News and Words that Caught My Eye this Week
“Teacher of the Year‘ kneels during college football championship attended by Trump,”ABC News, January 16, 2020
During a ceremony honoring the 2019 “Teachers of the Year,” one in particular stood out.
The honoree from Minnesota, Kelly Holstine, chose to kneel during the national anthem at the NCAA football championship game on Monday, where the ceremony took place, “to stand up for marginalized and oppressed people,” according to a tweet she wrote, which included a photograph of her kneeling.
“Like many before, I respectfully kneeled during Nat’l Anthem because, ‘No one is free until we are all free,'” she wrote, referencing former San Francisco 49ers quarterback Colin Kaepernick and citing a quote from Dr. Martin Luther King, Jr.
“Virginia school board refuses to ban Confederate flag” from the dress code, Today, Alyssa Newcomb, January 16, 2020
A Virginia school board is refusing a dress code ban on clothing showing the Confederate flag, despite the appeals of the board’s only black member.
The Franklin County School Board in Rocky Mount, Virginia, voted 7-1 on Monday against formally writing a ban on the Confederate flag into the dress code. The board cited Tinker vs. Des Moines, a 1969 case that ruled students were allowed to wear black armbands to protest the Vietnam War and did not lose their right to free expression, even while attending school.
“In Franklin County, we do not have any documented cases of a substantial disruption caused by the Confederate flag
“The Miseducation of the American Boy,” The Atlantic, Peggy Orenstein, January 15, 2020
I knew nothing about Cole before meeting him; he was just a name on a list of boys at a private school outside Boston who had volunteered to talk with me (or perhaps had had their arm twisted a bit by a counselor). The afternoon of our first interview, I was running late. As I rushed down a hallway at the school, I noticed a boy sitting outside the library, waiting—it had to be him. He was staring impassively ahead, both feet planted on the floor, hands resting loosely on his thighs.
My first reaction was Oh no.
It was totally unfair, a scarlet letter of personal bias. Cole would later describe himself to me as a “typical tall white athlete” guy, and that is exactly what I saw. At 18, he stood more than 6 feet tall, with broad shoulders and short-clipped hair.
Additional after the Leap
“Bankers flooding JPMorgan event bemoan San Francisco squalor,” Bloomberg, Sophie Alexander and Riley Griffin, January 16, 2020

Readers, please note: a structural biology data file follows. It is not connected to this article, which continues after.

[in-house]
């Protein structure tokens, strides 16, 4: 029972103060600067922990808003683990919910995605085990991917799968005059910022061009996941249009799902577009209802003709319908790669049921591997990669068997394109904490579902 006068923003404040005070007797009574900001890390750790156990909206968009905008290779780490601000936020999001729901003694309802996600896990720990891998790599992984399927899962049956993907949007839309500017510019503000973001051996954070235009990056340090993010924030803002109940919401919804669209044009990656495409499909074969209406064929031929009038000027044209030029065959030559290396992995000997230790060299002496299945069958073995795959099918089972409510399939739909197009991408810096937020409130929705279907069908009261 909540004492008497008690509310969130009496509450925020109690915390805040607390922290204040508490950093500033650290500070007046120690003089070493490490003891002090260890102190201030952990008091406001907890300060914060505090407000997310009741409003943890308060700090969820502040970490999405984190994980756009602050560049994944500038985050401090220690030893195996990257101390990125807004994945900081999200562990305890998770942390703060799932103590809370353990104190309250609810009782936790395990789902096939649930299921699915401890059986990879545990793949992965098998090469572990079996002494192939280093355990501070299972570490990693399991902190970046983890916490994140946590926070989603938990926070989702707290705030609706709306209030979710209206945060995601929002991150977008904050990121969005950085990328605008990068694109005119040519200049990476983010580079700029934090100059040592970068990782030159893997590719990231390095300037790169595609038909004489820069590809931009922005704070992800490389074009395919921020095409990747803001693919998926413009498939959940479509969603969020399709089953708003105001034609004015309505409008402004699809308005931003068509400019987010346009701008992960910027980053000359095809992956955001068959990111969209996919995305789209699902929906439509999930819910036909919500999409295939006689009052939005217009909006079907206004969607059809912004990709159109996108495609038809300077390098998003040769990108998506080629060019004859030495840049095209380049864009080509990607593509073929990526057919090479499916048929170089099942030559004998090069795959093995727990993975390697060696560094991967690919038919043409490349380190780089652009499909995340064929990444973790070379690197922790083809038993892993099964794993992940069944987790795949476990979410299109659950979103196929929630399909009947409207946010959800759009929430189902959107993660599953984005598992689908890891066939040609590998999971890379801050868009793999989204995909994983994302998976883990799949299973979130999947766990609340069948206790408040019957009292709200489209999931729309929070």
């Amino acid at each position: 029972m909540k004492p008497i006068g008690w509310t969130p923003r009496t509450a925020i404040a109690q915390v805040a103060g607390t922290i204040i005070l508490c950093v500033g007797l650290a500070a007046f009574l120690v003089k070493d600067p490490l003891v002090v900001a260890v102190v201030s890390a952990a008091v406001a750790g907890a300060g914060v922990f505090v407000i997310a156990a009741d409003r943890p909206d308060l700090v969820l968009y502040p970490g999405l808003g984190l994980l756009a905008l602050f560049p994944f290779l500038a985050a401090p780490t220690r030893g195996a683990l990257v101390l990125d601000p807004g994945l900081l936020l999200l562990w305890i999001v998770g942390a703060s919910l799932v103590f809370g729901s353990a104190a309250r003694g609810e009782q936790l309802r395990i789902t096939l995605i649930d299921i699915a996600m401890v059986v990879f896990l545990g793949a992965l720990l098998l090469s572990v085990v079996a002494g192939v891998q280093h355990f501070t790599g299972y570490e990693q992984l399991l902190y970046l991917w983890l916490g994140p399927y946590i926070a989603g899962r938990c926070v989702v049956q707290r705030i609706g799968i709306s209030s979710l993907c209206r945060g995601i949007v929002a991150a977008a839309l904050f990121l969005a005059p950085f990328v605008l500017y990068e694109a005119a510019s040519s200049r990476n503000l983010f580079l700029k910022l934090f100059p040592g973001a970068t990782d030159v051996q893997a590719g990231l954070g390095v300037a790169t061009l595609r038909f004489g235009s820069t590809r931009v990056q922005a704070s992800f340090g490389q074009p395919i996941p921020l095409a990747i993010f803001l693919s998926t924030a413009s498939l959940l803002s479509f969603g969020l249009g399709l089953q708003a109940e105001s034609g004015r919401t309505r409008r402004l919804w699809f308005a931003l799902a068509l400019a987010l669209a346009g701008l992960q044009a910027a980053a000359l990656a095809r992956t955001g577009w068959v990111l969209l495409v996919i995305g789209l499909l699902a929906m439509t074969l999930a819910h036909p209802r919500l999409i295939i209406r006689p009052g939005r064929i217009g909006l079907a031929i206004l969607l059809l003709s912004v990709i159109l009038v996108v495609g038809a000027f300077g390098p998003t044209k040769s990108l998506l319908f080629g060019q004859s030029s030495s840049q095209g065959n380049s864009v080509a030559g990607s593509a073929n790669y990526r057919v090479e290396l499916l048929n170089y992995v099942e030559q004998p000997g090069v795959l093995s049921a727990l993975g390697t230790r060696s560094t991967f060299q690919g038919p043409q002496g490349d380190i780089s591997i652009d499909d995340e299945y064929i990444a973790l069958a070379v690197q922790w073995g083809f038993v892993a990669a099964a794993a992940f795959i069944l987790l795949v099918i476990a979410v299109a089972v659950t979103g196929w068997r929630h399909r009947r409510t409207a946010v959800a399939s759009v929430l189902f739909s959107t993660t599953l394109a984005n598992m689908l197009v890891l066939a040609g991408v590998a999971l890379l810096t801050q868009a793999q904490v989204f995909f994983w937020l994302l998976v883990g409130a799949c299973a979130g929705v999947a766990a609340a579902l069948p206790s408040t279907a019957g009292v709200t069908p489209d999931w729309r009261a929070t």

Hotel rates of $2,000 a night. Meeting-table rentals costing $150 an hour. Swank parties held steps from people bundled in sleeping bags on the street.
Thousands of bankers and executives are descending on San Francisco this week for the JPMorgan Healthcare Conference, inundating the tech capital for days of schmoozing and dealmaking. With it comes the annual complaints about the city’s high prices, lack of space and street squalor.
“It comes up with our members every year,” said Steve Ubl, chief executive officer of the Pharmaceutical Research and Manufacturers of America, which represents the world’s largest drugmakers.
The health-care industry’s premier event, a celebration of innovation and money to be made, also highlights San Francisco’s vast wealth disparities as well-to-do attendees hobnob at parties while stepping around people living in cardboard boxes.
“Why Manhattan’s Skyscrapers Are Empty,” The Atlantic, Derek Thompson, January 16, 2020
Approximately half of the luxury-condo units that have come onto the market in the past five years are still unsold. Me: On the other side of the world are any number of homeless people or living in homeless shelters.
In Manhattan, the homeless shelters are full, and the luxury skyscrapers are vacant.
Such is the tale of two cities within America’s largest metro. Even as 80,000 people sleep in New York City’s shelters or on its streets, Manhattan residents have watched skinny condominium skyscrapers rise across the island. These colossal stalagmites initially transformed not only the city’s skyline but also the real-estate market for new homes. From 2011 to 2019, the average price of a newly listed condo in New York soared from $1.15 million to $3.77 million.
Police Said They Wouldn’t Be “Confrontational.” Then They Came in Riot Gear to Arrest Homeless Moms. MotherJones, Marisa Endicott, January 14, 2020